With carbon pricing policies emerging around the world and the recent show of public support for carbon pricing from 74 national governments and more than 1,000 businesses, one piece of the puzzle that needs to be solved is how to connect systems to create an international carbon pricing framework.
In the lead up to the Paris negotiations this December, governments from around the world – including China, South Africa and Russia – have signaled their willingness to apply a price on carbon, yet businesses and civil society know that we will not be able to move towards a fully functional low-carbon global economy by operating under a fragmented system of international carbon pricing policies. Furthermore, the IPCC’s verdict on the need to increase international cooperation on climate mitigation policies highlights the need for an international carbon pricing framework.
The need to act is now, but how can we do it?
Most thought leadership on this idea stems from efforts to connect carbon markets. This is not a new idea; after all, the Kyoto Protocol was, in effect, a linked carbon market as it allowed for emission reduction credits to transfer across international borders. With action on carbon pricing now emerging at the national and sub-national levels, it’s important to note that there have only been two policy "links" to date between two different carbon markets. Several years ago, Norway joined the EU’s emission trading system, while another link was established just last year between the state of California and the province of Québec.
The attraction to connecting carbon markets and pricing system is understandable. A report by the Harvard Project on Climate Agreements, commissioned by IETA and released ahead of the Lima climate talks late last year, set out the advantages of policy linkage, including the potential to seek even more ambitious emissions reduction goals, lower compliance costs with such policies, reduced price volatility and the opportunity for concerned governments to demonstrate international leadership on climate change. The paper highlighted that the IPCC encourages such cooperation and that connectivity could easily happen outside of the international climate negotiations and the UN process. Many readers of this paper have commented that the secret ingredient is political will.
Forging political and economic compromises to harmonize different carbon pricing systems so that they are able to link is not easy. The California and Québec example took several years before the two were fully integrated, but it did show that when two governments see the economic and climate benefits of pooling their respective carbon pricing systems, it’s difficult to continue acting alone.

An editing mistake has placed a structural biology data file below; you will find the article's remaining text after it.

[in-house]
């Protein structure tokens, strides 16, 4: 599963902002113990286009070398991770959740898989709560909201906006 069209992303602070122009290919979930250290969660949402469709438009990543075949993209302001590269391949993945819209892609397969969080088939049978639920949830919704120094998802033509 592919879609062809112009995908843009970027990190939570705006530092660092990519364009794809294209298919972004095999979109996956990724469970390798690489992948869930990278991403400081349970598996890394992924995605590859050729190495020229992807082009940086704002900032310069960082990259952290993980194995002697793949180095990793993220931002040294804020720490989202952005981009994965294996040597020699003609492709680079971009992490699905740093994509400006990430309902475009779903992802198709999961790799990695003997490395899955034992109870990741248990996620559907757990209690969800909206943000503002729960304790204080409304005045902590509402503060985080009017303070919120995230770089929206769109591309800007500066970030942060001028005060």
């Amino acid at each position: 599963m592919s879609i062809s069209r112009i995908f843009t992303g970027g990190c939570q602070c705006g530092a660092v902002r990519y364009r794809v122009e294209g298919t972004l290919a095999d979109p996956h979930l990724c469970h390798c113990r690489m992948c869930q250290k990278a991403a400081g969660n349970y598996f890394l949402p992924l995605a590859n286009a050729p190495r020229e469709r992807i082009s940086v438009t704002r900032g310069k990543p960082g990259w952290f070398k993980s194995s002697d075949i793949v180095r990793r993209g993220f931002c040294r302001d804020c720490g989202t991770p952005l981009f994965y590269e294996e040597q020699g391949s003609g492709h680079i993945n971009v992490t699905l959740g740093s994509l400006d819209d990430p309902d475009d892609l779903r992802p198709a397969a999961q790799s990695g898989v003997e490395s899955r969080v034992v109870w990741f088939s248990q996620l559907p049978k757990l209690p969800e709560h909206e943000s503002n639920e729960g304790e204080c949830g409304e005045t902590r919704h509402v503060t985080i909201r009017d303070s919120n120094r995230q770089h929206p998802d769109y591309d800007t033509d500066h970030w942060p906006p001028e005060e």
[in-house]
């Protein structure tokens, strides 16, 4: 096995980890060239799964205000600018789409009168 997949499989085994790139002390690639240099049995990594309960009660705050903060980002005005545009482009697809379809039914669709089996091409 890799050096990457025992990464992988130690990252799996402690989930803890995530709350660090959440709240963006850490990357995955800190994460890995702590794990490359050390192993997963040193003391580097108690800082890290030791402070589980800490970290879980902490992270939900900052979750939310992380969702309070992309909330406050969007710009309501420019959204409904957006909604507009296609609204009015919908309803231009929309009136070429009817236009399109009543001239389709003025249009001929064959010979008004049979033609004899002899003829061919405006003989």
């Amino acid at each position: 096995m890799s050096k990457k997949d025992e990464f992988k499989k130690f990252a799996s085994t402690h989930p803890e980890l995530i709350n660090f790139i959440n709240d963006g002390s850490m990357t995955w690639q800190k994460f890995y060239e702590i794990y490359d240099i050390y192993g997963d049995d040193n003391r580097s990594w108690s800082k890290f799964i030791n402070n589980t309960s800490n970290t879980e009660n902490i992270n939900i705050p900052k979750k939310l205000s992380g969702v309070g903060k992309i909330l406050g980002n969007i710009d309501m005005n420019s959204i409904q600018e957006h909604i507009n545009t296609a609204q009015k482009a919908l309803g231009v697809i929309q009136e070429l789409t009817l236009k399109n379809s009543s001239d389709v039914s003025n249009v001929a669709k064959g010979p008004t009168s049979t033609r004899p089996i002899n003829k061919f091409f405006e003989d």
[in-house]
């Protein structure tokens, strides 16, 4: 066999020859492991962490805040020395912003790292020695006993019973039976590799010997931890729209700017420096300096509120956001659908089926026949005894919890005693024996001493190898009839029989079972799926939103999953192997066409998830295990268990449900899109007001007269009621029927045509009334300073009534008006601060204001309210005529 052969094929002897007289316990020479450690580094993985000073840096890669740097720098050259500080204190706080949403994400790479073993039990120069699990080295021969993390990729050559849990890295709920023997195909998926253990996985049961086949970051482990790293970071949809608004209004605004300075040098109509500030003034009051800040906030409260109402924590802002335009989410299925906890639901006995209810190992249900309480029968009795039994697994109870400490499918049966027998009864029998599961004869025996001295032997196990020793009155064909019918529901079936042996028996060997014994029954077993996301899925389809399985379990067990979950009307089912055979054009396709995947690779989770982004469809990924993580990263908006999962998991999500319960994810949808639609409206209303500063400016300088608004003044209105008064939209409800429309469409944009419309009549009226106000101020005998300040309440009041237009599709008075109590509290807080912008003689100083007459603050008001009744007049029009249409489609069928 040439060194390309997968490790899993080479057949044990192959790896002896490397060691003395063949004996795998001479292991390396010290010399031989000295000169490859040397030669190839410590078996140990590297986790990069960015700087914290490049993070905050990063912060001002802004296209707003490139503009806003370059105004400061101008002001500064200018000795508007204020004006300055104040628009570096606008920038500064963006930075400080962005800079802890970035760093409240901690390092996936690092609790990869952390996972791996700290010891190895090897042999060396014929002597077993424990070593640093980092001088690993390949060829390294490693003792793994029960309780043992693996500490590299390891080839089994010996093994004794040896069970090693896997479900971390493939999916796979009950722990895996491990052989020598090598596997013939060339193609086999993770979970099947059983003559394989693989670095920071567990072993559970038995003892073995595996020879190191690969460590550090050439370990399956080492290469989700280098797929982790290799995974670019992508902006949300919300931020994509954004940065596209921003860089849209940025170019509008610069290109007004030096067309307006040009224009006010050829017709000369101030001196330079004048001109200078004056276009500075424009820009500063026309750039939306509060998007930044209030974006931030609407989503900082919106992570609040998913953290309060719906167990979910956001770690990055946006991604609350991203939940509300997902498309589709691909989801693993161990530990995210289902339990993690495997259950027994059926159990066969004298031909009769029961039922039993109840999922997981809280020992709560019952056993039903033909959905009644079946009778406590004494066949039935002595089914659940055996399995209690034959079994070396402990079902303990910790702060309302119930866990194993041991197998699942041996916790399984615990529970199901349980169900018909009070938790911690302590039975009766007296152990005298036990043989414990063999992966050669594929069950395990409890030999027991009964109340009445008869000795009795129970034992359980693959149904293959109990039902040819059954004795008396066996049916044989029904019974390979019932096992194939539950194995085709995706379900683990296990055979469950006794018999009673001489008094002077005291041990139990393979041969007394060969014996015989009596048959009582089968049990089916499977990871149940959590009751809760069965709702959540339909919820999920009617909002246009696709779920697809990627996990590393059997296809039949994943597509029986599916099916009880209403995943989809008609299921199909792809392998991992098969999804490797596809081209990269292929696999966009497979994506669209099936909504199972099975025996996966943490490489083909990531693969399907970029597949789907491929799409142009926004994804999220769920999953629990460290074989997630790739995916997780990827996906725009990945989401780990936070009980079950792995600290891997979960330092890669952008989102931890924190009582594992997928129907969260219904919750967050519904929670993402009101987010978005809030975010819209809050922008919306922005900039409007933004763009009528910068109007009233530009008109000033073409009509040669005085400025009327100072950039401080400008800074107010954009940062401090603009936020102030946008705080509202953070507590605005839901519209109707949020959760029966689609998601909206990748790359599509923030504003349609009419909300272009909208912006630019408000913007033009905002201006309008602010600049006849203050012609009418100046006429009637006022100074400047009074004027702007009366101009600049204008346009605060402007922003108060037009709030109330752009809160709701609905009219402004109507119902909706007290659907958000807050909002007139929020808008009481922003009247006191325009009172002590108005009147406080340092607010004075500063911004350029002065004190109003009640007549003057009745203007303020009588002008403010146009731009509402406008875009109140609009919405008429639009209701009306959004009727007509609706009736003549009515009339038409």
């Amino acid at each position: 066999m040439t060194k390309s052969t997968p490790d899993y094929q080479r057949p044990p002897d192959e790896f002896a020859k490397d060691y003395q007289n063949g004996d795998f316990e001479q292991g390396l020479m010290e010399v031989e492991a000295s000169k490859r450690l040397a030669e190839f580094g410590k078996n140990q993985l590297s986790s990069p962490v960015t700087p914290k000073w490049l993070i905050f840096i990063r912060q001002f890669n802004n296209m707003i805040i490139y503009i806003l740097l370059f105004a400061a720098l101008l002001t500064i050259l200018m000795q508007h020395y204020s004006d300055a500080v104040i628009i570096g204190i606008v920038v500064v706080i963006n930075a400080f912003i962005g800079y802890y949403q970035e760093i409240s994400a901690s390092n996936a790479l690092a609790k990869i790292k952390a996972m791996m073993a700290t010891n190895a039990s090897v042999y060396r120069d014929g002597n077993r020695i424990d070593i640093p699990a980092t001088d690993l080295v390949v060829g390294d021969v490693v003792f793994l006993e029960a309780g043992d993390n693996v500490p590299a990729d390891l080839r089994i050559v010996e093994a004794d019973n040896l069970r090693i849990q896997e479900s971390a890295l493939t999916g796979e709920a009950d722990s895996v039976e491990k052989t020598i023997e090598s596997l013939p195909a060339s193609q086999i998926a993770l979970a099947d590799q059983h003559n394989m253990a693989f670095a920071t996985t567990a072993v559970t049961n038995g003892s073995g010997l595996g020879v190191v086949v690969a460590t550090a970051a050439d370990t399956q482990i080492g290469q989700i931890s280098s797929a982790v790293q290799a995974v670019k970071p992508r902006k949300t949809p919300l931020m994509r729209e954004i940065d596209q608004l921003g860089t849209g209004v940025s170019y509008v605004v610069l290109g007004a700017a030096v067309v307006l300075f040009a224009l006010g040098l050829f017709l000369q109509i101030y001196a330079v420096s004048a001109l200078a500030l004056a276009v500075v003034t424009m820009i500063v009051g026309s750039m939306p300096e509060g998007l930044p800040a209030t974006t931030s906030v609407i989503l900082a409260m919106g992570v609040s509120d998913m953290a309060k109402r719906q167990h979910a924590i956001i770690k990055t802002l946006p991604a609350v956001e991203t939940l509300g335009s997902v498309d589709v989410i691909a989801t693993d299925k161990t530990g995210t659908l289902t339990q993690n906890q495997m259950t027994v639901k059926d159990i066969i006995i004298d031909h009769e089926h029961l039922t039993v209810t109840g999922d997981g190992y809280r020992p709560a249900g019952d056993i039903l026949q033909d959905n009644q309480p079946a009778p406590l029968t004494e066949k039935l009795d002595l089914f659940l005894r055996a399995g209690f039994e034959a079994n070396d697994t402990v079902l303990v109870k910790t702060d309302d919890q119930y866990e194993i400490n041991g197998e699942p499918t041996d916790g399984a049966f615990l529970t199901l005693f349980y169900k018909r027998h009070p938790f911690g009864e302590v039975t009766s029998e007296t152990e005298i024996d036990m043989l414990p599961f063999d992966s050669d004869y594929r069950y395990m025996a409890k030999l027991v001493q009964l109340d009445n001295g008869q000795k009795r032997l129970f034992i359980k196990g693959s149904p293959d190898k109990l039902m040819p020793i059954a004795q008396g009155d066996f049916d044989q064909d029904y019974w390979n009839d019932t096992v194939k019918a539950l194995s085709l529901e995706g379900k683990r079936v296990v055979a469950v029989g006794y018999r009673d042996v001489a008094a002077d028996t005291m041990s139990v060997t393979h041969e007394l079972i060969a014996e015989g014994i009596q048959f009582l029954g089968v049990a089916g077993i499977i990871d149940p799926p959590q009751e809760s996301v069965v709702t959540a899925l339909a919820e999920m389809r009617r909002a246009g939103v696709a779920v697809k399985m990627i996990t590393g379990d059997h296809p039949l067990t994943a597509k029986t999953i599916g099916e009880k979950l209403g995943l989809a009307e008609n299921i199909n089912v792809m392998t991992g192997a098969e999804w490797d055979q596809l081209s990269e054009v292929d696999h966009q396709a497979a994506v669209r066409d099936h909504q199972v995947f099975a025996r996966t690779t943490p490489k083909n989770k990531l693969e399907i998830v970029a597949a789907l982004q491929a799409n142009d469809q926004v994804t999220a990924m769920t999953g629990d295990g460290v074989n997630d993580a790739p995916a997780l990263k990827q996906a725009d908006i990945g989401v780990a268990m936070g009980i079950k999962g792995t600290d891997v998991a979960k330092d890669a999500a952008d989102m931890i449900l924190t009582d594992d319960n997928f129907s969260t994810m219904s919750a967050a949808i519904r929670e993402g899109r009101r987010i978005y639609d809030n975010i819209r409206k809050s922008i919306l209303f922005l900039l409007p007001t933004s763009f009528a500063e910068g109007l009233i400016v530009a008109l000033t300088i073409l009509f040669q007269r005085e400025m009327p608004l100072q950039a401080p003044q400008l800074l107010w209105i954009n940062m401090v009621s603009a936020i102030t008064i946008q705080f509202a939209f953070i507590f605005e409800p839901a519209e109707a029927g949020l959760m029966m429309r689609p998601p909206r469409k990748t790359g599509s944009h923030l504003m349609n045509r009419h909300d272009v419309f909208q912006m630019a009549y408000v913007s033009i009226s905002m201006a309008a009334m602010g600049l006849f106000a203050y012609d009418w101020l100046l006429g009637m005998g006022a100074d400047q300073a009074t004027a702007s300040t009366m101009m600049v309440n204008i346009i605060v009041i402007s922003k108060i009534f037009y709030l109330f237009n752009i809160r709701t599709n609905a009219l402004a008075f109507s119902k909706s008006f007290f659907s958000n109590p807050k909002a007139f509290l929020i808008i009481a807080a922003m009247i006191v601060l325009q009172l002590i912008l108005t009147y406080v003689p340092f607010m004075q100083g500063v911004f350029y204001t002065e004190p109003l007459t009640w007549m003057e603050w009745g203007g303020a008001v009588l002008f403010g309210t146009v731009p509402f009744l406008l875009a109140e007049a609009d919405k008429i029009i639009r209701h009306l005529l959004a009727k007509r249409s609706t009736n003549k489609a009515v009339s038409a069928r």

One alternative to connecting systems through linking is "networking". Instead of harmonizing systems, networking involves facilitating cross-border trade of carbon assets by developing the services and institutions needed to acknowledge differences across carbon pricing systems and placing a value on these differences.
In the current absence of an overarching international carbon pricing framework, the process of jurisdictions coming together to discuss the form and scope of connectivity, whether through linking or networking, may bring benefits in itself. For example, this kind of bilateral cooperation may help all actors – governments, corporates and civil society – to better understand the different systems, thereby facilitating comparability. The topic of "comparability" is the focus of a new scope of work to be prepared by IETA, the Harvard Project on Climate Agreements and the World Bank Group.
An international carbon pricing framework would need a system that would allow for transferring emission reduction credits along with a set of standard components for accounting, an emissions registry and provisions on environmental integrity. IETA and its members carefully thought through the type of architecture an international carbon pricing framework would need and proposed some of these provisions in a straw proposal last year. We believe that either the UNFCCC process or bilateral arrangements (eg, several countries coming together and linking) could deliver such architecture.
This system would allow all carbon pricing approaches to be connected, both market-based and non-market based. It could also help identify opportunities for low-carbon abatement around the world that might otherwise be missed in the absence of such a framework.
Time is running out, yet a 2°C goal is still within reach as long as political will on climate change remains strong. Efforts to put a price on carbon are building momentum, and an international carbon pricing framework could further help build the confidence needed to show the business community and civil society that we are on our way to a resilient low-carbon future.